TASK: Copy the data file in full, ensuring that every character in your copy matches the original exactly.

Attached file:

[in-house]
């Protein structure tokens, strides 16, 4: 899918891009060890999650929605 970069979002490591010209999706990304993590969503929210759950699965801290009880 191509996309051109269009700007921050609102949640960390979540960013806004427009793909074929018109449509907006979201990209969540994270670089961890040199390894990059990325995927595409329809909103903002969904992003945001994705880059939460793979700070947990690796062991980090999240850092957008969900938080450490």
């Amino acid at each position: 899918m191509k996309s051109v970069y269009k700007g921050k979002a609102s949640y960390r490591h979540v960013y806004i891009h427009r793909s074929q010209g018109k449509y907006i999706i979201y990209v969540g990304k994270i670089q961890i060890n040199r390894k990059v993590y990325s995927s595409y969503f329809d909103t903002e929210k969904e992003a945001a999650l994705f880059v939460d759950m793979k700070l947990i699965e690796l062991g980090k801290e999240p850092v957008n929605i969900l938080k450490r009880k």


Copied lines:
[in-house]
């Protein structure tokens, strides 16, 4: 899918891009060890999650929605 970069979002490591010209999706990304993590969503929210759950699965801290009880 191509996309051109269009700007921050609102949640960390979540960013806004427009793909074929018109449509907006979201990209969540994270670089961890040199390894990059990325995927595409329809909103903002969904992003945001994705880059939460793979700070947990690796062991980090999240850092957008969900938080450490």
């Amino acid at each position: 899918m191509k996309s051109v970069y269009k700007g921050k979002a609102s949640y960390r490591h979540v960013y806004i891009h427009r793909s074929q010209g018109k449509y907006i999706i979201y990209v969540g990304k994270i670089q961890i060890n040199r390894k990059v993590y990325s995927s595409y969503f329809d909103t903002e929210k969904e992003a945001a999650l994705f880059v939460d759950m793979k700070l947990i699965e690796l062991g980090k801290e999240p850092v957008n929605i969900l938080k450490r009880k």